gms | German Medical Science

76th Annual Meeting of the German Society of Oto-Rhino-Laryngology, Head and Neck Surgery

German Society of Oto-Rhino-Laryngology, Head and Neck Surgery

04.05. - 08.05.2005, Erfurt

Effect of angular acceleration on the localization performance of a remembered target

Meeting Abstract

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  • corresponding author Frank Schmäl - HNO-Klinik des Universitätsklinikums Münster
  • Barbara Glitz - Augenklinik des Helios Klinikums Wuppertal
  • Wolfgang Stoll - HNO-Klinik des Universitätsklinikums Münster

Deutsche Gesellschaft für Hals-Nasen-Ohren-Heilkunde, Kopf- und Hals-Chirurgie. 76. Jahresversammlung der Deutschen Gesellschaft für Hals-Nasen-Ohren-Heilkunde, Kopf- und Hals-Chirurgie e.V.. Erfurt, 04.-08.05.2005. Düsseldorf, Köln: German Medical Science; 2005. Doc05hno487

The electronic version of this article is the complete one and can be found online at:

Published: September 22, 2005

© 2005 Schmäl et al.
This is an Open Access article distributed under the terms of the Creative Commons Attribution License ( You are free: to Share – to copy, distribute and transmit the work, provided the original author and source are credited.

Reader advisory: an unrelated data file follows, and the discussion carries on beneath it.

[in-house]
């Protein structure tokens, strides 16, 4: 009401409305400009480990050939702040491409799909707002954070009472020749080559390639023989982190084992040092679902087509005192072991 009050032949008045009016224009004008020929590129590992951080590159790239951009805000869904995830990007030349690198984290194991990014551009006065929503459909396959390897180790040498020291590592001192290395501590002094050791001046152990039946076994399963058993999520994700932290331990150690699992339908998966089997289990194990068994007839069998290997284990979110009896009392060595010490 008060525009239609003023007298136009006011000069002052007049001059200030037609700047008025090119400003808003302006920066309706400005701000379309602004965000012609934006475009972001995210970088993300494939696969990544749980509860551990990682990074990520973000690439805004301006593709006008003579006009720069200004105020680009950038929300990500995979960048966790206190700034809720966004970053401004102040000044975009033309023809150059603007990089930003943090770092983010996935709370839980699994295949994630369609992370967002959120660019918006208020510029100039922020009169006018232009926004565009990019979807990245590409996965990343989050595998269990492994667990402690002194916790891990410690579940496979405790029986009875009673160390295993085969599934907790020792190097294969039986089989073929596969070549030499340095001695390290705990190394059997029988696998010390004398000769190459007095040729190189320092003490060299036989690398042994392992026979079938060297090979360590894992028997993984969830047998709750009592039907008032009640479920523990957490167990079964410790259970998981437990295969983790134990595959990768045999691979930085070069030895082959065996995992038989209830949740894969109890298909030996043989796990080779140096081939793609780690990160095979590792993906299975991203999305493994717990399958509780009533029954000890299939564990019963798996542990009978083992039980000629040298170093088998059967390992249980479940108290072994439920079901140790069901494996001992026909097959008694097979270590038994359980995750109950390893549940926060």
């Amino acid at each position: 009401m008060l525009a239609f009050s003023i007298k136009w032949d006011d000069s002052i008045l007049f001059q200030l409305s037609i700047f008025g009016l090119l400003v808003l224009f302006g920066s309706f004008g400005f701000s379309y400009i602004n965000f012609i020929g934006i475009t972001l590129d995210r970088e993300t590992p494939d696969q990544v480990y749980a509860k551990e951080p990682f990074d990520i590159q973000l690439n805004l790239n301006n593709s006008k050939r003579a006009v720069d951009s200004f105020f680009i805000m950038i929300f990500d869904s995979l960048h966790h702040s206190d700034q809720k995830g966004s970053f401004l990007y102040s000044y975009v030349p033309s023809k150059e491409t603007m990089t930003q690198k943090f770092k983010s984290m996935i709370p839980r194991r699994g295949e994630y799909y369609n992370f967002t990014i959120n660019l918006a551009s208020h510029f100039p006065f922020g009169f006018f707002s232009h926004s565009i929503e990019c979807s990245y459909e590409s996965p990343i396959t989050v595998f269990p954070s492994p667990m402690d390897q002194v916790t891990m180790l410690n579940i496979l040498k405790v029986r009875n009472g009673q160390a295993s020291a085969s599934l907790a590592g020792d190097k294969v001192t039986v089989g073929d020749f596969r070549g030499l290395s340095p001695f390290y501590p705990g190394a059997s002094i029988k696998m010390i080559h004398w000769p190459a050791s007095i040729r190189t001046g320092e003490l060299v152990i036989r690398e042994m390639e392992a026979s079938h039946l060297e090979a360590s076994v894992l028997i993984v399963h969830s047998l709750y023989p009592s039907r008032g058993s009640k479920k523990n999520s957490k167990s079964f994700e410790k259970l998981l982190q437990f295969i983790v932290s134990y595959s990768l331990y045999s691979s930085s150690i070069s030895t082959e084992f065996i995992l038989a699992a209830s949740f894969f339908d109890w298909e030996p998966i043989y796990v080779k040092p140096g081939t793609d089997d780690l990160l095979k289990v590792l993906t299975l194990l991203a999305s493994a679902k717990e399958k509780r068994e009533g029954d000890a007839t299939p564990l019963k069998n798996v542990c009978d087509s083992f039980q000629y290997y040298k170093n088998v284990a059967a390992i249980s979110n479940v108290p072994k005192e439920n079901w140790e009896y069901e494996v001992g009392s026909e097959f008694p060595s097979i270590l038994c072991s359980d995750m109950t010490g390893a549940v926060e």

Both the influence of a remembered "earth-fixed" target (RT) on the vestibulo-ocular reflex and the effect of “unilateral cold caloric vestibular stimulation” on the localization of a RT have previously been proved. As “unilateral caloric stimulation” is not a physiological stimulus, the aim of the present study was to analyze whether even physiological "bilateral vestibular stimulation” (rotation) is able to affect the RT position. The pointing error (PE) towards an RT both without and following angular acceleration was investigated in 24 healthy volunteers. Postrotatory nystagmus response was recorded by electronystagmography. Evaluation parameters were “nystagmus frequency”, “total amplitude” and “velocity of the slow phase”; the horizontal and vertical PE. The fixation of an RT led to a significant reduction of about 28% in nystagmus amplitude compared to the test condition in darkness. “After rotatory stimulation” a systematic horizontal PE in the direction of the fast phase of the postrotatory nystagmus (direction of “illusory self-rotation”) occurred and the magnitude of this PE increased significantly compared to the test situation “without vestibular stimulation”, but showed only a non-uniform negative correlation with two of the nystagmus parameters. It has to be concluded that “after rotatory stimulation”, in contrast to “unilateral cold caloric vestibular stimulation”, the subjective sense of “illusory self-motion” leads to a horizontal PE in the direction of the nystagmus fast phases.